Not My Will, But Yours Be Done

When we think about struggles we face, we are often tempted to sulk in our own abilities. This is a normal thing that everyone faces and we constantly are faced with challenges in many directions. We can label these challenges with many terms such as “trauma”, “grief”, “sadness”, “depression”, “anxiety”, “loss”, etc. However, it truly boils down to one key aspect, our perspective. This is not to minimize what we experience, however.

Jesus was about to undergo the most difficult struggle of his life: the crucifixion (death on the cross). Not only was Christ facing one of the most painful and disgraceful punishments ever—he was dreading something even worse. Jesus would be forsaken by His Father (God) in Matthew 27:46 as he took on sin and death for us:

For God made Christ, who never sinned, to be the offering for our sin, so that we could be made right with God through Christ. (2 Corinthians 5:21)

As he withdrew to a secluded hillside in the Garden of Gethsemane, Jesus knew what was ahead for him. As a man of flesh and blood, he did not want to suffer the horrifying physical torture of death by crucifixion. As Son of God who had never experienced detachment from his loving Father, he could not imagine the upcoming separation. Yet he prayed to God in simple, humble faith and submission.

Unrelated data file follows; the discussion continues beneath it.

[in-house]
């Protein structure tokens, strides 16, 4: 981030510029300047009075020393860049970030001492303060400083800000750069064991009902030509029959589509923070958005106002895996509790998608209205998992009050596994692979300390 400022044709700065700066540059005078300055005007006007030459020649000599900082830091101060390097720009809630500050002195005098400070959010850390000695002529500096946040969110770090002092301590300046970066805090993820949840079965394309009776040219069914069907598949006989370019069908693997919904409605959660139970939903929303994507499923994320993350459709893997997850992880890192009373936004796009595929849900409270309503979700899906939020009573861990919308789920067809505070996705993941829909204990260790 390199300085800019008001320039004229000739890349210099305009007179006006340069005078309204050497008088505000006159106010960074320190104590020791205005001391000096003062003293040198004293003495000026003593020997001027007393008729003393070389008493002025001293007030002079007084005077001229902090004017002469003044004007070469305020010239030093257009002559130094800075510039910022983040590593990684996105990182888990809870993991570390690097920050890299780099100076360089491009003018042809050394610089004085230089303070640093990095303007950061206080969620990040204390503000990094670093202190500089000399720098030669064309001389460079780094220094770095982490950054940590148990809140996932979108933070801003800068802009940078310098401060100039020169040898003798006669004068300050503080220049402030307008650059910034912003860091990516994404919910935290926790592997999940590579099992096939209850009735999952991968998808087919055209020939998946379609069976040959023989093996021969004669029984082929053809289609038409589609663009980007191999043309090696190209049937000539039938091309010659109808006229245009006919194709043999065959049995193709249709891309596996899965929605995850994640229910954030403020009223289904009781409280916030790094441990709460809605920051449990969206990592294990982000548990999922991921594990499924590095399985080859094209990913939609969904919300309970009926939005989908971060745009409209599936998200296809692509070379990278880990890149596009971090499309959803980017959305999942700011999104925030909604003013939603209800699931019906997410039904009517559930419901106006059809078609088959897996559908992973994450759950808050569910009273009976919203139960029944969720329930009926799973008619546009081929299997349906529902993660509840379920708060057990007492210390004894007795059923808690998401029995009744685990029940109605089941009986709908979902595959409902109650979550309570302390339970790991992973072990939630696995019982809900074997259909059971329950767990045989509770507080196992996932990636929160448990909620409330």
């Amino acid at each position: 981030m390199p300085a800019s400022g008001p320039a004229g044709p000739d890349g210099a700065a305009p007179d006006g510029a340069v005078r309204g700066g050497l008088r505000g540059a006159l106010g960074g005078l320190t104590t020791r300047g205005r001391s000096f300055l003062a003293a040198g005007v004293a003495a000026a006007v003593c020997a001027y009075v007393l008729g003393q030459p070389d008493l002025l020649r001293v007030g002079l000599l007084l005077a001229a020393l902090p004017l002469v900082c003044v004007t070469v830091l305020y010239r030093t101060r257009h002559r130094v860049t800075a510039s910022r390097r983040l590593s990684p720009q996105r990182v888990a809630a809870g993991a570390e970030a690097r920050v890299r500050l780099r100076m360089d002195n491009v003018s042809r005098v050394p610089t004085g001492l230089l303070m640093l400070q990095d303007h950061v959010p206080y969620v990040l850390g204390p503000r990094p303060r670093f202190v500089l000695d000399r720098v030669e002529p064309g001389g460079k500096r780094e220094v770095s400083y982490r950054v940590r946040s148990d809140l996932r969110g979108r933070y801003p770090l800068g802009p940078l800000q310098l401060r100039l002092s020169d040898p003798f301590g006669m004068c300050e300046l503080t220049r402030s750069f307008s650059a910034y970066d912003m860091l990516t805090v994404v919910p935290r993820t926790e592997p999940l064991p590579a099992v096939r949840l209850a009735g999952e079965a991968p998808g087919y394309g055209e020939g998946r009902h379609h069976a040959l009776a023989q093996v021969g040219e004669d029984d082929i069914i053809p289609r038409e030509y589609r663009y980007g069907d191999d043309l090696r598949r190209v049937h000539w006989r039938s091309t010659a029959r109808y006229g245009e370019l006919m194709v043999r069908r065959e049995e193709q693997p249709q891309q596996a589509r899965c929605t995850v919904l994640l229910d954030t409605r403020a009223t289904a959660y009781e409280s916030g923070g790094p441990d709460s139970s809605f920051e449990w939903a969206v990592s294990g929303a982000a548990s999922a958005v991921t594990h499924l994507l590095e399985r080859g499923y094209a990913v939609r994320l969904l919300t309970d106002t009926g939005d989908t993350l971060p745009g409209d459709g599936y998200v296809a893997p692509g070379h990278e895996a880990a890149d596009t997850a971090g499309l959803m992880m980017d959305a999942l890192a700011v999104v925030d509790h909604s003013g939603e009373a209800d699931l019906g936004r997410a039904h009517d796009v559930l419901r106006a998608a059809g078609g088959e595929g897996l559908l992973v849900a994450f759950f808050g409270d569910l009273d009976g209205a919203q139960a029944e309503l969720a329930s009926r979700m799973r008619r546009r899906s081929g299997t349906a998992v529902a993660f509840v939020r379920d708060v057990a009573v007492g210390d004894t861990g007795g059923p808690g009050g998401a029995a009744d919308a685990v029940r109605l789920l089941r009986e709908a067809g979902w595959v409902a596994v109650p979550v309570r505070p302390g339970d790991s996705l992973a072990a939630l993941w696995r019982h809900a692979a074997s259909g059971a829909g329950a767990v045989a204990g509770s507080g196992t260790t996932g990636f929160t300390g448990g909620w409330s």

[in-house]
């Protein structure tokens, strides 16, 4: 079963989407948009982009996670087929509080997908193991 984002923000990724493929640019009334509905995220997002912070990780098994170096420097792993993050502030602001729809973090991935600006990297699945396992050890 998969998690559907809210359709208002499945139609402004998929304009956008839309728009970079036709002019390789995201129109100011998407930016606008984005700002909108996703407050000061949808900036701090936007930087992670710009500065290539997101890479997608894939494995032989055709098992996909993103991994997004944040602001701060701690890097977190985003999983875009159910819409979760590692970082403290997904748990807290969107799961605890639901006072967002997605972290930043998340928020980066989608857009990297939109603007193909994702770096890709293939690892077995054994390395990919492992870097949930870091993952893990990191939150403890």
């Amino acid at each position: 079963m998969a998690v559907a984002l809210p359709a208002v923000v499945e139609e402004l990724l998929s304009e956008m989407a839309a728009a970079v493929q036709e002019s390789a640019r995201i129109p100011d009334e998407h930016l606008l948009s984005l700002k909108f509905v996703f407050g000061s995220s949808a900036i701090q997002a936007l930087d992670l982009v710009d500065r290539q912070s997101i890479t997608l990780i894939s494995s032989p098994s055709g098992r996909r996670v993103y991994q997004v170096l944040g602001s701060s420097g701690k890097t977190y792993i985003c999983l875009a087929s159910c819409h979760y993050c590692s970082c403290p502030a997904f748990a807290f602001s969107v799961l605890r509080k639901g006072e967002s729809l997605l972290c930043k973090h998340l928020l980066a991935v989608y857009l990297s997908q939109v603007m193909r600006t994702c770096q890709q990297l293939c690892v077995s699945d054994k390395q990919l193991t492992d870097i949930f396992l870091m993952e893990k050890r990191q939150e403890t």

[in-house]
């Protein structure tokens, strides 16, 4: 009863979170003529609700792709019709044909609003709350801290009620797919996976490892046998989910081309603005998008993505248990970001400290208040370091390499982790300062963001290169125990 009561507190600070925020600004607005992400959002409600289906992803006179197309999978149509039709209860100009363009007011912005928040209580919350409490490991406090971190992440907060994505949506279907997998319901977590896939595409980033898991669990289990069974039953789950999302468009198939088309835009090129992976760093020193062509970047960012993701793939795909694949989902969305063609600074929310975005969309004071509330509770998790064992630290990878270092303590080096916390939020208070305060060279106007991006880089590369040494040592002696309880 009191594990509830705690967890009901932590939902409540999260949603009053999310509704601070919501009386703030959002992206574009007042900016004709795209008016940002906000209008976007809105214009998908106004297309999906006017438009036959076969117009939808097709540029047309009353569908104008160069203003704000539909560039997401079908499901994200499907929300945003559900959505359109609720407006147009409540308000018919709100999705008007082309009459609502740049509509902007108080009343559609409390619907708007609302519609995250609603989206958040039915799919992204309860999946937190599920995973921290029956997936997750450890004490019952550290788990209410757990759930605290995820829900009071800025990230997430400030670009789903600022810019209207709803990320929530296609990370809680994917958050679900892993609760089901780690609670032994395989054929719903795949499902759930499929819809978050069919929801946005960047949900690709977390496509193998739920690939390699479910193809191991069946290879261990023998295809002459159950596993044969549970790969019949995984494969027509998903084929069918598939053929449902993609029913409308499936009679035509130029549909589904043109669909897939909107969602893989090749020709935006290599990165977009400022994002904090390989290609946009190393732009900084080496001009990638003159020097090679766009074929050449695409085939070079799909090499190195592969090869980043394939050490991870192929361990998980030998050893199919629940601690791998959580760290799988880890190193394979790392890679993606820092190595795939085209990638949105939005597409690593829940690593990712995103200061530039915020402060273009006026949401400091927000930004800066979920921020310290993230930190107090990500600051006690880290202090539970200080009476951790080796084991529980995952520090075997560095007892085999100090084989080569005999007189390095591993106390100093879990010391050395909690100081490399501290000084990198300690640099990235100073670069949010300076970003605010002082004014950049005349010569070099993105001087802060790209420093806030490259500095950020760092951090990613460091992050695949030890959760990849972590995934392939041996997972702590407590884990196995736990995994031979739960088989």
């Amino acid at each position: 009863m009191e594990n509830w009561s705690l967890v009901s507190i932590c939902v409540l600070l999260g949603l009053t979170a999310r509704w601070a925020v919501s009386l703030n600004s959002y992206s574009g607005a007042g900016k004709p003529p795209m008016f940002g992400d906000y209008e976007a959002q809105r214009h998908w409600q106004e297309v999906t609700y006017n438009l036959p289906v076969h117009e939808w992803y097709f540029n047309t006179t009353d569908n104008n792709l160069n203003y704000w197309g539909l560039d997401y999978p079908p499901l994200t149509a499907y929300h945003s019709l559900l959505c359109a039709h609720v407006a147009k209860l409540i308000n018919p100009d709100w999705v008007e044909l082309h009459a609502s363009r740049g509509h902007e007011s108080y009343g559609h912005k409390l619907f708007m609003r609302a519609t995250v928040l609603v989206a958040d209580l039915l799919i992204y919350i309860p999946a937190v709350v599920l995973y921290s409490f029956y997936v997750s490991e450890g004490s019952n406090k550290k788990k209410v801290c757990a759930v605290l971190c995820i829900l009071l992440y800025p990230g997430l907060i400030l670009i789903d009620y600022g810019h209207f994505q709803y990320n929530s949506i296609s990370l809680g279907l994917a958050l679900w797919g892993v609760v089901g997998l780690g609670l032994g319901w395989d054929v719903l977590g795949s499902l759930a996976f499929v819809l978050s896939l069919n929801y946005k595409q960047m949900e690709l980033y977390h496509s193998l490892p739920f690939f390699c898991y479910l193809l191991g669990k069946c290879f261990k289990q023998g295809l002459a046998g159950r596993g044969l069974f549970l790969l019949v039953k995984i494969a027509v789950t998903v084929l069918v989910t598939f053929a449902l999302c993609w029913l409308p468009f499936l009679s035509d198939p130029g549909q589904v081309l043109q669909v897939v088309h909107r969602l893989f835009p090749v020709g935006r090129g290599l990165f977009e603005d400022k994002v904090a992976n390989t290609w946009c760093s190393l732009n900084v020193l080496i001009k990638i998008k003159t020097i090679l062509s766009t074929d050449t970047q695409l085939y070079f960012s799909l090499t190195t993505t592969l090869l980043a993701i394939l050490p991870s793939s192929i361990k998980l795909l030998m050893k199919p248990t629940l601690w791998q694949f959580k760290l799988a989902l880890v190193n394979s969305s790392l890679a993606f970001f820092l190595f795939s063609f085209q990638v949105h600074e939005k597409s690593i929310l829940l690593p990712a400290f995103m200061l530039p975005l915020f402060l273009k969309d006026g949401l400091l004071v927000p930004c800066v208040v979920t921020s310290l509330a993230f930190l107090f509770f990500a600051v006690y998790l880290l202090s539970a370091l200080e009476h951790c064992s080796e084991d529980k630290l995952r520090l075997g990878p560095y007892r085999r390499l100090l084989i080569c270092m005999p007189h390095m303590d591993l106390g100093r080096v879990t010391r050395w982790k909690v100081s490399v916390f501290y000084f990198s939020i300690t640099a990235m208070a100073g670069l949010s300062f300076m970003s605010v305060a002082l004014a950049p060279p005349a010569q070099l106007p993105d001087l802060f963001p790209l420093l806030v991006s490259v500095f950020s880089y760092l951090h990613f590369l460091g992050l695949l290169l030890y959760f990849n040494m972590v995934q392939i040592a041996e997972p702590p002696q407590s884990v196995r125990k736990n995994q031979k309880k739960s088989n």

How We Should Live

Jesus’ example should be a comfort to us. Prayer was a way of daily life for Jesus. It wasn’t something he turned to in sad or happy times, it was something he lived out constantly. He even prayed when His desires were in contradiction to that of God’s. This is a great benefit to us, that we can pour out our heart and desires to God, even when we know they conflict with God’s!

The Bible indicates that Jesus Christ was in agony. It states that as He prayed that He sweat great drops of blood (Luke 22:44). This is something I have never seen, nor experienced! He asked God to remove the “cup” of suffering. This was an indication to us that He was in great turmoil and did not want to face the upcoming struggle.

Then He surrendered, “Not my will, but yours be done.”

Prayer is not about bending God’s will to get what we want. The purpose of prayer is to seek God’s will and then align our desires with his. Jesus willingly placed his desires in full submission to God’s will.

God Understands Our Personal Struggles

Choosing God’s will over our own is NOT an easy task. Jesus understands better than anyone just how difficult this choice can be and when Jesus called us to follow him, he called us to learn obedience through suffering just as He had:

Pray honestly, just as Jesus did. God understands our struggles and Jesus understands our human challenges. You can cry out just as Jesus did (even if you never sweat drops of blood). God is bigger than all of our challenges and struggles! He CAN take it.

God’s timing, not mine!

God’s will, not mine!

God’s plan, not mine!

God’s glory, not mine!

#PeerCheck360

Not My Will, But Yours Be Done

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